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Boys in the early 1900's


Picture are the Wright Boys - Our Granddaddy Wright is the boy in the middle.


Doting Victorian and Edwardian mothers kept their treasured sons in dresses and long curls. As the 19th century passed boys were less frequently kept in dresses and their hair was cut earlier. Some mothers, however, kept to the traditional practices well into the 20th century. Even after graduating to kilts or boyish suits such as sailor suits and other outfits such as little Lord Fauntleroy suits, a boy might be kept in long-flowing curls. Some mothers might wait until a boy was 10 or even 11 before allowing him to have his long curls cutting. Romantically inclined mothers, influenced by English-American authoress Francis Hobson Bennett, kept their sons in curls, a fashionable statement when wearing Little Lord Fauntleroy suits or other fancy clothes such as kilts. Many mothers had delayed cutting their sons hair before the publication of Mrs. Bennett's instantly popular, at least among mothers, Little Lord Fauntleroy in 1886.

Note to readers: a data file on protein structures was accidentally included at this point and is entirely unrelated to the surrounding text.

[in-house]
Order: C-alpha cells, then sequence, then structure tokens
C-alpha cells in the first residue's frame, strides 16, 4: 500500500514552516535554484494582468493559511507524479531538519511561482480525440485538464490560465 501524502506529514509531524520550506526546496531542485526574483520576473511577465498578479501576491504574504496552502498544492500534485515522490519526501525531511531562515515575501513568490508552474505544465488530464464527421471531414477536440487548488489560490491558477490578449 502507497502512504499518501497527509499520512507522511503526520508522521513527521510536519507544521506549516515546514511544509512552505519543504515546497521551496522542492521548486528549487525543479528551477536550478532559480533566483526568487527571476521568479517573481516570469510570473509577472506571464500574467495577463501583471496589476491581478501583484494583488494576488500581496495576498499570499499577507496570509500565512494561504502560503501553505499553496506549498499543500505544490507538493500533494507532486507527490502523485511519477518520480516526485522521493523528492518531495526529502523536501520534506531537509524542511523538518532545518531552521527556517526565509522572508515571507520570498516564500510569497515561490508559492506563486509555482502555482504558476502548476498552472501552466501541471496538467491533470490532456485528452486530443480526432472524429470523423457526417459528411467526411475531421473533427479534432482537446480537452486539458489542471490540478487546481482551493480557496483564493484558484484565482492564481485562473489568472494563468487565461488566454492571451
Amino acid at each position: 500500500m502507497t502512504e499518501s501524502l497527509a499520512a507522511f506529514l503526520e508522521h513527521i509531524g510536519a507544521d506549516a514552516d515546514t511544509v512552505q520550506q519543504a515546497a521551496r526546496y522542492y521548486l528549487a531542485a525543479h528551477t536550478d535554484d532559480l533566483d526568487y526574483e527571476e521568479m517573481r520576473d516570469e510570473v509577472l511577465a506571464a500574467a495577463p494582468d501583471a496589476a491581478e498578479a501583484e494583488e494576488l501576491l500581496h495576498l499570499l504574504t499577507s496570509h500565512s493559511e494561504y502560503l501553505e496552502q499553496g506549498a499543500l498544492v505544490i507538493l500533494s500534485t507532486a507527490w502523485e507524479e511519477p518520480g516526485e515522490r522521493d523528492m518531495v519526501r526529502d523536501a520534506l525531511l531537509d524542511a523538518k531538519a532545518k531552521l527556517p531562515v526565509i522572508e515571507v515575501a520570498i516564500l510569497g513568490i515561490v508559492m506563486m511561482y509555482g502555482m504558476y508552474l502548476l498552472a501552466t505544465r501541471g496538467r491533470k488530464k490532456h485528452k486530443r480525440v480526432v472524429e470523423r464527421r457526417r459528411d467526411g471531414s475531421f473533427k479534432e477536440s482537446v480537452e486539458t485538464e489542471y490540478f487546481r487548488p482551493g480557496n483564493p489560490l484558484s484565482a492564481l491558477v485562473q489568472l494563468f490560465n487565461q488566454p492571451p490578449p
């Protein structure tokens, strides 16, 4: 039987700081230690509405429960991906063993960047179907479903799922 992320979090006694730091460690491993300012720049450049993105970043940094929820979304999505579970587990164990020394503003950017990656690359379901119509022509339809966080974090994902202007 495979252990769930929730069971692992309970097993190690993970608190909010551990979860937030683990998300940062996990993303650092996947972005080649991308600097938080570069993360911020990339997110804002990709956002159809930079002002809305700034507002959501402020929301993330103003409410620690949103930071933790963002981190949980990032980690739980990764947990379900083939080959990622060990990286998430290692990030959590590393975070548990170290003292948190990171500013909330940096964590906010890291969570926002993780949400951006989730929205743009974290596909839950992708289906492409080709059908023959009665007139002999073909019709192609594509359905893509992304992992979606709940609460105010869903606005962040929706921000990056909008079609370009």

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Van Edmondson Wright (no picture available.) B: 31 March 1882 D: 14 April 1935 Van was the oldest of the four Wright boys born to James and Maggie Wright. Van never married and lived most of his adult